This differs substantially from the idea espoused by many of Kerouac’s biographers, who took a line of recorded conversation in the “Dear Coach” letter (“walking on water wasn’t built in a day”) as a sign that Jack saw very limited value in psychedelics. As it turns out, Kerouac’s literary treatment of psychedelics is one of many routes to a rude awakening about the Duluoz Legend, showing that it’s far less “objectively” true than commonly thought. In Big Sur, Kerouac wanted the cause of his mental breakdown to be alcoholism fueled by fame and “mortal existence,” not a spiritual awakening (or re-awakening) inspired by psychedelics, and definitely not his “tyrannical…mother’s sway over me” (as he referred to it once in The Subterraneans ). Furthermore, he wanted the cure to be “Christ,” “God,” the “Cross,” and his mother. As Kerouac writes on the last page, “My mother’ll be waiting for me glad–––“
We can deduce all of this by looking at Kerouac’s October 1961 letter to Ferlinghetti, whom Jack actually visited again in San Francisco before returning to the East Coast in September 1960. As Kerouac writes, “…I was going to have lots more at the ‘end’ when I come to your house 706 but suddenly saw the novel should end at the cabin…” So Big Sur ends the way it does because of a literary decision that Kerouac made, not necessarily because it depicts the way the events “objectively” happened.
Kerouac wasn’t only deceiving his readership; he was deceiving himself. His unwillingness—or, since it’s time we start taking his “dementia praecox” diagnosis more seriously, his inability to revise his view of reality and existence according to his own subjective life experience led to his early death in 1969. Just as a butterfly transforms from a caterpillar, he could have emerged from his chrysalis a twice-born being. The story behind Big Sur shows that Kerouac had the opportunity to progress through his existential crisis and live an entirely new life of liberation and prosperity. But his loss need not be our own.
 Kerouac, Jack. Windblown World. Ed. by Douglas Brinkley. New York: Penguin Books, 2004. pp. 61-66.
 Kerouac, Jack. Big Sur. 1962. New York: Penguin Books, 1992. p. 4.
 Kerouac, Jack. Selected Letters, 1957-1969. Ed. by Ann Charters. 1999. New York: Penguin Books, 2000. pp. 296-297.
 Kerouac, J. Windblown World. p. 62.
 Charters, Ann. Kerouac: A Biography. 1973. New York: St. Martin’s Press, 1987. pp. 303-304.
 Kerouac, J. Selected Letters, 1957-1969. From footnote #1 by Ann Charters. p. 164.
 Kerouac, J. Big Sur. pp. 7-8. Long ellipsis was in original; short ellipsis is mine.
 Kerouac, J. Selected Letters, 1957-1969. pp. 252-253.
 Kerouac, J. Selected Letters, 1957-1969. p. 292.
 Maher Jr., Paul. Kerouac: His Life and Work. 2004. Lanham, MD: Taylor Trade Publishing, 2007. p. 414.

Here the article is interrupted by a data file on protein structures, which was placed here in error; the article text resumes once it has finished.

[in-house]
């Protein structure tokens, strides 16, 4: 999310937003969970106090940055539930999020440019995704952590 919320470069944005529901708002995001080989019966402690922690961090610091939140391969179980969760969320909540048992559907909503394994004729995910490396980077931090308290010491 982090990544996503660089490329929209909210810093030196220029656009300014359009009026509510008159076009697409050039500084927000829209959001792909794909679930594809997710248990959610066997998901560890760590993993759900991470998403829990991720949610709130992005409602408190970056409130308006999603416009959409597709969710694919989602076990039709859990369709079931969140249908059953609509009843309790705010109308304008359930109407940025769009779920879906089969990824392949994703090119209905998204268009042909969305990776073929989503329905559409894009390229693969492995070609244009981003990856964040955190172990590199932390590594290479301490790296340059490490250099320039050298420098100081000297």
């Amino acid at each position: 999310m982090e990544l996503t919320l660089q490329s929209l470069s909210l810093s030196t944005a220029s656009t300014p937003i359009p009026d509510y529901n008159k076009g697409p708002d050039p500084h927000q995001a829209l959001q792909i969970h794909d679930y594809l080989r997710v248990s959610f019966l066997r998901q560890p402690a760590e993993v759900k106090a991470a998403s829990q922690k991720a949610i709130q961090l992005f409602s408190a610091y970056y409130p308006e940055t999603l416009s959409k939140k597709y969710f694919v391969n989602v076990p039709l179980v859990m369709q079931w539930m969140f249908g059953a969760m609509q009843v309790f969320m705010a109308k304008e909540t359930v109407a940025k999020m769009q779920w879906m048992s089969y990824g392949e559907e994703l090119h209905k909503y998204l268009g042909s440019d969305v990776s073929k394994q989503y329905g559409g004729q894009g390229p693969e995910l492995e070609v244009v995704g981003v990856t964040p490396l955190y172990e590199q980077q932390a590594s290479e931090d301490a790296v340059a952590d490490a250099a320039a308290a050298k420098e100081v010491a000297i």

Burroughs, William S. and Allen Ginsberg. The Yage Letters Redux. 1963. San Francisco: City Lights, 2006. From the introduction by Oliver Harris. pp. xx-xxii.
 Maher Jr., P. Ibid. p. 415. Ellipsis was in original.
 Kerouac, J. Selected Letters, 1957-1969. p. 419.
 In both the second volume of Selected Letters and Kerouac: A Biography, Charters writes erroneously that Kerouac took LSD (lysergic acid diethylamide) in January 1961. In the biography she also mistakenly states that Kerouac went to Cambridge, Mass., to see Leary.
 “Psilocybin Mushrooms.” Erowid. Accessed on 6/4/2011. http://www.erowid.org/plants/mushrooms/mushrooms.shtml
 Lee, Martin A. and Bruce Shlain. Acid Dreams: The Complete Social History of LSD: the CIA, the Sixties, and Beyond. 1985. New York: Grove Press, 1992. pp. 78-82. Note: they mistook Northport as being in Massachusetts, instead of Long Island, New York.
 An alcoholic Mexican drink made of fermented agave. See: “The Spirits of Maguey” by Fire Erowid. Erowid. Nov 2004. Accessed on 6/14/2011. http://www.erowid.org/chemicals/alcohol/alcohol_article1.shtml#pulque
 Kerouac, Jack. “Dear Coach: Jack Kerouac to Timothy Leary.” Acid Dreams Document Gallery. Website for the book Acid Dreams by Martin A. Lee and Bruce Shlain. Ellipses were in original. Accessed on 3/3/2011. http://www.levity.com/aciddreams/docs/dearcoach.html
 Kerouac, J. Selected Letters, 1957-1969. p. 363. I added “Benzedrine” in brackets.
 Kerouac, J. Big Sur. p. 211.
 “Peyote.” Erowid. Accessed on 6/6/2011. http://www.erowid.org/plants/peyote/peyote.shtml
 Kerouac, Jack. Selected Letters, 1940-1956. Ed. by Ann Charters. 1995. New York: Penguin Books, 1996. p. 336.
 Kerouac, J. Selected Letters, 1940-1956. pp. 368-369.
 Charters, A. Ibid. pp. 139-140.
 Kerouac, J. Selected Letters, 1940-1956. p. 371. Long ellipses were in book; short ellipsis is mine.
 Kerouac, J. Big Sur. p. 156.
 Kerouac, J. Big Sur. p. 200.
 Kerouac, J. Big Sur. pp. 208-210.
 “Nausea.” Wikipedia. Accessed on 6/6/2011. http://en.wikipedia.org/wiki/Nausea_%28novel%29
 Sartre, Jean-Paul. Nausea. 1938. New York: New Directions, 1964. p. 18-19.
 Pinchbeck, Daniel. Breaking Open the Head. New York: Broadway Books, 2002. p. 122.
 Allen-Mills, Tony. “Mescaline left Jean-Paul Sartre in the grip of lobster madness.” The Sunday Times of London. 11/22/2009. Ellipsis was in original. Accessed on 10/31/2010. http://www.timesonline.co.uk/tol/news/world/europe/article6926971.ece
 Huxley, Aldous. The Doors of Perception & Heaven and Hell. New York: Perennial, 2004. p. 41.